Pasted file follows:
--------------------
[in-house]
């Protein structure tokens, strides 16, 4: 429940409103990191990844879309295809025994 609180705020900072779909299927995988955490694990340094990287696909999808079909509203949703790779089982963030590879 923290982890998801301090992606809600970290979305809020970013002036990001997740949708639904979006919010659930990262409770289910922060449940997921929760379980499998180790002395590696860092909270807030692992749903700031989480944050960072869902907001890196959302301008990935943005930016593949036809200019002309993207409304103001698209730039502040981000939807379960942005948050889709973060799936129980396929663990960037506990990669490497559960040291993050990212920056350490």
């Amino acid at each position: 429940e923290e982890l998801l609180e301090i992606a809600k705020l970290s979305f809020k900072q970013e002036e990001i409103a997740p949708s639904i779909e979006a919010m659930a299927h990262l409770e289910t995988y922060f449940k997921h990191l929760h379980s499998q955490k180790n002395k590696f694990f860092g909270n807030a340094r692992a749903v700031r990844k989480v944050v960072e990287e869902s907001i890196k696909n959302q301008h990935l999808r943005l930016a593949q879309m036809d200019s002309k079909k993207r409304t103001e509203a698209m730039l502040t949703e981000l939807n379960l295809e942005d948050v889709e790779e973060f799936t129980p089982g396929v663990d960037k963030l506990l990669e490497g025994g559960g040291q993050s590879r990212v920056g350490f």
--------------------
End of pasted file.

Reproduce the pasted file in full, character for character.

[in-house]
């Protein structure tokens, strides 16, 4: 429940409103990191990844879309295809025994 609180705020900072779909299927995988955490694990340094990287696909999808079909509203949703790779089982963030590879 923290982890998801301090992606809600970290979305809020970013002036990001997740949708639904979006919010659930990262409770289910922060449940997921929760379980499998180790002395590696860092909270807030692992749903700031989480944050960072869902907001890196959302301008990935943005930016593949036809200019002309993207409304103001698209730039502040981000939807379960942005948050889709973060799936129980396929663990960037506990990669490497559960040291993050990212920056350490």
């Amino acid at each position: 429940e923290e982890l998801l609180e301090i992606a809600k705020l970290s979305f809020k900072q970013e002036e990001i409103a997740p949708s639904i779909e979006a919010m659930a299927h990262l409770e289910t995988y922060f449940k997921h990191l929760h379980s499998q955490k180790n002395k590696f694990f860092g909270n807030a340094r692992a749903v700031r990844k989480v944050v960072e990287e869902s907001i890196k696909n959302q301008h990935l999808r943005l930016a593949q879309m036809d200019s002309k079909k993207r409304t103001e509203a698209m730039l502040t949703e981000l939807n379960l295809e942005d948050v889709e790779e973060f799936t129980p089982g396929v663990d960037k963030l506990l990669e490497g025994g559960g040291q993050s590879r990212v920056g350490f």